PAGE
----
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Backward Ever, Forward Ever

Feature Article Backward Ever, Forward Ever
JAN 12, 2022 LISTEN

A cold ‘buffet’ opening
I hate buffets. Perhaps this is not the right sentiment to express when one has immediately come from a month of merriments. For one to be challenged immediately with an assortment of meals; dared, there and then, to perform, I must admit, for a sopi-sopi eater, that is a tough challenge. Because after each buffet episode, always comes regret. ‘Ah! I should have eaten this or that instead.’ I tell you, after each buffet challenge comes regret.

That is the reason why it was particularly disheartening that right in the midst of that subpar buffet queue of that 18th December, 2021 afternoon, I saw this gentleman ahead of me in the queue, tap on the shoulder of his friend ahead of him, and self-assuredly say, “So, what do you think? Did the white man also teach us how to stand civilly in a queue?” Did he say those words? I must have misheard him, because you know, hunger has the capacity of causing one to hallucinate sometimes. So, I must have definitely hallucinated that.

But I didn’t. Because this friend of his, obviously at his wits’ end, retorted, “Herh! I am tired of this nonsense of yours. If you can’t stay in your own country, go look for a white man somewhere to be slave to!” Never have I had such strong feelings for a stranger. But twice that day—I had for these two gentlemen ahead of me. The one right ahead of me, I had the urge to strike in the head with my spoon, and the one ahead of him, I could give a hug—only if he would allow it.

I hate buffets, I tell you! And on 18th December, 2021, my hatred was a justified one. Instantly, my friends, I lost my appetite. Right in the spread of different variations of rice—jollof rice, fried rice, waakye, I instantly lost my appetite. This gentleman, my worst ideological nightmare, had stripped me entirely off the little appetite I had left. What option did I have but to look around for soup—fufu and soup?

Why We Read
Now, here at ‘Attempted Prophecies’ we talk a lot about the Black/White dynamic. Finding remnants of colonialism (in thinking and in attitude) persisting in us in all aspects of our personal and national lives, we delve a lot into the Black/White dynamic in this column. So much so that one finding us midway—grabbing one Wednesday edition of B&FT newspaper, and finding us—might (might!) just deign to call us anti-Caucasian. But that would be woefully misplaced. What we seek here is true integration. And for integration to be useful, it must be so done by people standing on a level ground. Integration between the mighty and the weak is inescapably rife with oppression and abuse by the former against the latter. In this globalised world of diverse people, we Black people interspersed worldwide have, due to the history suffered upon us, found ourselves constantly as the latter, and Caucasians worldwide, owing to their particular history of suffering upon others oppression, find themselves, the former. So, a merger between these two groups in the present, must be carefully done. The former must come in stripping themselves off their past assertions of authority, and the latter must go in equally stripping themselves off their past positions of servitude.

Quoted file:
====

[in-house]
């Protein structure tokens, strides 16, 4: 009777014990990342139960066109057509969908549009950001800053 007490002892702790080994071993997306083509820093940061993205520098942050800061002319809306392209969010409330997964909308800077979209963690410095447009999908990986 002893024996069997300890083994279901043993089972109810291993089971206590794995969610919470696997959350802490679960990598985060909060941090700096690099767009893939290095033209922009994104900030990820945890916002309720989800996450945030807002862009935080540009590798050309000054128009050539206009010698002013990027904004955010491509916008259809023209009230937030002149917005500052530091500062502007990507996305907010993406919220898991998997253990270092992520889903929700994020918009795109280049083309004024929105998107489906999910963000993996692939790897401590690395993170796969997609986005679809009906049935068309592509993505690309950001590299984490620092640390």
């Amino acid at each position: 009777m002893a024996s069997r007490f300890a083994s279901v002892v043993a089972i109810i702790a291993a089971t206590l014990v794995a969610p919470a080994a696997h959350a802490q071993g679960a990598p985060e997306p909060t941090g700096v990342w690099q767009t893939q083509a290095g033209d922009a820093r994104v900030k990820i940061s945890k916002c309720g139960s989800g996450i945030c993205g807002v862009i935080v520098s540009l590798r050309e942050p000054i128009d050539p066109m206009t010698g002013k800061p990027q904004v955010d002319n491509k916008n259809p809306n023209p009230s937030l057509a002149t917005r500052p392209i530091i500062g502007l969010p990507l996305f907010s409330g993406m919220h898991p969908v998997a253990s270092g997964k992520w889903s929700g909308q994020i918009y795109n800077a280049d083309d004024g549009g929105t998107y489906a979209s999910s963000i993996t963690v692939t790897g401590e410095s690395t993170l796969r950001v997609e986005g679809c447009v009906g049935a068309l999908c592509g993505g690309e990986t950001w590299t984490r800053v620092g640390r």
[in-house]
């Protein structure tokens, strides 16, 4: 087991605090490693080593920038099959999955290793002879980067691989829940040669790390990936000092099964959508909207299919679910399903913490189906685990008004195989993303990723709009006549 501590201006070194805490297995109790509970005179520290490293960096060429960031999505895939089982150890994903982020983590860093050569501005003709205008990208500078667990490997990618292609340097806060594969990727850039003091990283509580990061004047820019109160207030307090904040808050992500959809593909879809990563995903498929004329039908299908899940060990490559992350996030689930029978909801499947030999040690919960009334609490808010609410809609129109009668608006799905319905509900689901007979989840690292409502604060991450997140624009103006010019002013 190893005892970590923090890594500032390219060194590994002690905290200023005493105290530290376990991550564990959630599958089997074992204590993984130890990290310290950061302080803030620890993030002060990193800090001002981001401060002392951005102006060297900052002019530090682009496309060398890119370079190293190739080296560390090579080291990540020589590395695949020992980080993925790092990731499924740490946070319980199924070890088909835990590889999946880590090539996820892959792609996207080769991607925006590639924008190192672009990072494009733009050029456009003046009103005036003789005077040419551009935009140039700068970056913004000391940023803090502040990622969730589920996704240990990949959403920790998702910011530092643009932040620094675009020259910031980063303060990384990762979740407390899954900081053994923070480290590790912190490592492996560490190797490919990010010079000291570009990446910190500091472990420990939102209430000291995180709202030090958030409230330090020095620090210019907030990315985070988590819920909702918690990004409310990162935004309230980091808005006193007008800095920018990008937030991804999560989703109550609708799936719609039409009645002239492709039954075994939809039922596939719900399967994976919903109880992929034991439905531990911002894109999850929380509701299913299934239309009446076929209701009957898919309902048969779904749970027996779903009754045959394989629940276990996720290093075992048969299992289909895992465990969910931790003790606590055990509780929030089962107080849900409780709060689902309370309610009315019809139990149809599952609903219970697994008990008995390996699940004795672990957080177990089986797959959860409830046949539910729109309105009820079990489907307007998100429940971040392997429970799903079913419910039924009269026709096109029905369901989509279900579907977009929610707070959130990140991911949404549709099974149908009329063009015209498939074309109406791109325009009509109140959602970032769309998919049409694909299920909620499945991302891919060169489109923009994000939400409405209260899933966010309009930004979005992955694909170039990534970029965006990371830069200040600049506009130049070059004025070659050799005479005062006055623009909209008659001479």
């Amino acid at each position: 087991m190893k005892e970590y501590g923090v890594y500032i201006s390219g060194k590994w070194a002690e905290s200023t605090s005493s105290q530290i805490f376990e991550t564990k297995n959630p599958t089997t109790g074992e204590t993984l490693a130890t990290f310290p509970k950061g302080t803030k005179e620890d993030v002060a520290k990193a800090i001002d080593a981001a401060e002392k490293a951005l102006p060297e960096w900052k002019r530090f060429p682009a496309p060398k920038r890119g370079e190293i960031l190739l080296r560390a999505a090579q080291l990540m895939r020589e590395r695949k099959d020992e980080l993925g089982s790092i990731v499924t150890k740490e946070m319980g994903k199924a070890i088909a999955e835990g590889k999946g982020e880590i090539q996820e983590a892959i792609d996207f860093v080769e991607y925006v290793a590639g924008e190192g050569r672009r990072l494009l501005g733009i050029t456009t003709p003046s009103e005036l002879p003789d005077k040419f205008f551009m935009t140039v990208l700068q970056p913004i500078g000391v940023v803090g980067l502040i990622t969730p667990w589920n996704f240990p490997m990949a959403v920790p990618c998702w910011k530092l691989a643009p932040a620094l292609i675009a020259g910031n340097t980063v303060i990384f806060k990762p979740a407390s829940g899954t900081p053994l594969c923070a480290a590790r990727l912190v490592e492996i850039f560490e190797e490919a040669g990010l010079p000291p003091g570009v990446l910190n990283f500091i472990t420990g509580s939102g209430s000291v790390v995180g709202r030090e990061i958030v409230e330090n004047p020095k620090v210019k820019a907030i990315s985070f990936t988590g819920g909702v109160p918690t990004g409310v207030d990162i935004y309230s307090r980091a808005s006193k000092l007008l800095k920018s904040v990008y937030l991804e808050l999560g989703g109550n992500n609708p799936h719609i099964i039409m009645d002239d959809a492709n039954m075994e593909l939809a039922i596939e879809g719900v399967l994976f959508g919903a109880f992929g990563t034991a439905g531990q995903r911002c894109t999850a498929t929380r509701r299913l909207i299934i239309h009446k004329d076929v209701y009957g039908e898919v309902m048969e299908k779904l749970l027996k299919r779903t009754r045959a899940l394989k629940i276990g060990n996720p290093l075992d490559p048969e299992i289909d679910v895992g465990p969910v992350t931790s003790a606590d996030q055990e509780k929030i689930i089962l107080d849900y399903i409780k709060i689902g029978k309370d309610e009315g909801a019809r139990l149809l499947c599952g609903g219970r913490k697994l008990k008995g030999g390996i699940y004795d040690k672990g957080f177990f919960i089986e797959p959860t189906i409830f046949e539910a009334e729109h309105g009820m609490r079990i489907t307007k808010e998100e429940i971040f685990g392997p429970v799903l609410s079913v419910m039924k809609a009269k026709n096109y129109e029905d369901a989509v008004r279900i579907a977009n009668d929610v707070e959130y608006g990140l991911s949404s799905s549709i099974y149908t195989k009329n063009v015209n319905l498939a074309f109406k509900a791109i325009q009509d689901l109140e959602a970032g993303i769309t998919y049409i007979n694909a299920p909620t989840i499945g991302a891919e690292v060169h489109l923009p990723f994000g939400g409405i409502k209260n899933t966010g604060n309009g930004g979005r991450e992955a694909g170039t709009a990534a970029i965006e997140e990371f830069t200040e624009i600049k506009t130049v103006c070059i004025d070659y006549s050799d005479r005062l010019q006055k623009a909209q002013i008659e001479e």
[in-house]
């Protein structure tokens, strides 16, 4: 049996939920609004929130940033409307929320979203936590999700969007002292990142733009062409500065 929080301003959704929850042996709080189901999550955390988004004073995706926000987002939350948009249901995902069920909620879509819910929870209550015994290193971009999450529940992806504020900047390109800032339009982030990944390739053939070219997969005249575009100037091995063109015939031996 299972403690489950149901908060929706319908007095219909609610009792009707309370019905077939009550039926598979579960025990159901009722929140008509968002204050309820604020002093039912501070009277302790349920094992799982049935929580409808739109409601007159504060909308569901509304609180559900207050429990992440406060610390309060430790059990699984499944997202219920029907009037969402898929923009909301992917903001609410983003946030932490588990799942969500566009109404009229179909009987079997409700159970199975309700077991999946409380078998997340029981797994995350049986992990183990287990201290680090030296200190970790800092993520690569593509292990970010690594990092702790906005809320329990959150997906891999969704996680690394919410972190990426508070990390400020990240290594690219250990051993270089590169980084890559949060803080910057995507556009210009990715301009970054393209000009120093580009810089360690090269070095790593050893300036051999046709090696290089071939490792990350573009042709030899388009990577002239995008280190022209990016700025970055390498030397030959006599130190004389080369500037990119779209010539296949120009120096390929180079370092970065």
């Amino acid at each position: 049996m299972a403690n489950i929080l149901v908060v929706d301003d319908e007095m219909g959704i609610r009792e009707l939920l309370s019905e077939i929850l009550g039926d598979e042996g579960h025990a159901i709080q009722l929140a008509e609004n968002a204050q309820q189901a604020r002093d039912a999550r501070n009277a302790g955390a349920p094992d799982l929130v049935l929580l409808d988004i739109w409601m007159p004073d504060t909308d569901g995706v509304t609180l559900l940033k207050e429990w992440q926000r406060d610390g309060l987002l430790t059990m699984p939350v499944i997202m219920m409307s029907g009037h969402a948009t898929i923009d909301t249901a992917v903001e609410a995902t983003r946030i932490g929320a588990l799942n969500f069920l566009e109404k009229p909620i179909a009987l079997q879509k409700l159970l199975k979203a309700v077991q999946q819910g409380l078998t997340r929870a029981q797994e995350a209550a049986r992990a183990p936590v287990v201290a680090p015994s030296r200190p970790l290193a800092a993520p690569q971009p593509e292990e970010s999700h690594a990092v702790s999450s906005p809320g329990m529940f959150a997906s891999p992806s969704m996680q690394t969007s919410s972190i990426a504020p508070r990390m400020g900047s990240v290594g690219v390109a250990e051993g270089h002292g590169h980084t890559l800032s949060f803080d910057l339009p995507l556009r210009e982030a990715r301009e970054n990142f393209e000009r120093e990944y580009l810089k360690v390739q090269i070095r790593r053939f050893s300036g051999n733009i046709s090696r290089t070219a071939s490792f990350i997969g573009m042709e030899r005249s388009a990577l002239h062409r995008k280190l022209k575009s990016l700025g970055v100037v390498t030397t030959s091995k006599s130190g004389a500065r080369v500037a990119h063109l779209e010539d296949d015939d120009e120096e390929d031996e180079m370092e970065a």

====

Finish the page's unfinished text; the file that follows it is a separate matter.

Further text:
Why We Write
We here at ‘Attempted Prophecies’ are not biased against the Caucasian’s point of view, even as we endeavour to always create a mind of our own. Where we are in agreement, we do not hesitate admitting such agreements; where we disagree, well, we go all out in our disagreement.

This 20th century English writer, George Orwell, author of one of the world’s defining dystopian novels, ‘1984’ (a novel that arguably describes the dystopia Blacks have for centuries been subjected to), wrote this other novel titled, ‘Why I Write.’ In it he described what he believed to be the main intentions a writer has for writing. First, he notes, is the “desire to seem clever, to be talked about, to be remembered after death, to get [one’s] own back on grown-ups who snubbed [them] in childhood, etc." While this attempts at describing the almost animalistic part of our human nature, I would argue, that in our contests, in our part of the world, one who attempts to write does not do so, first to satisfy this desire.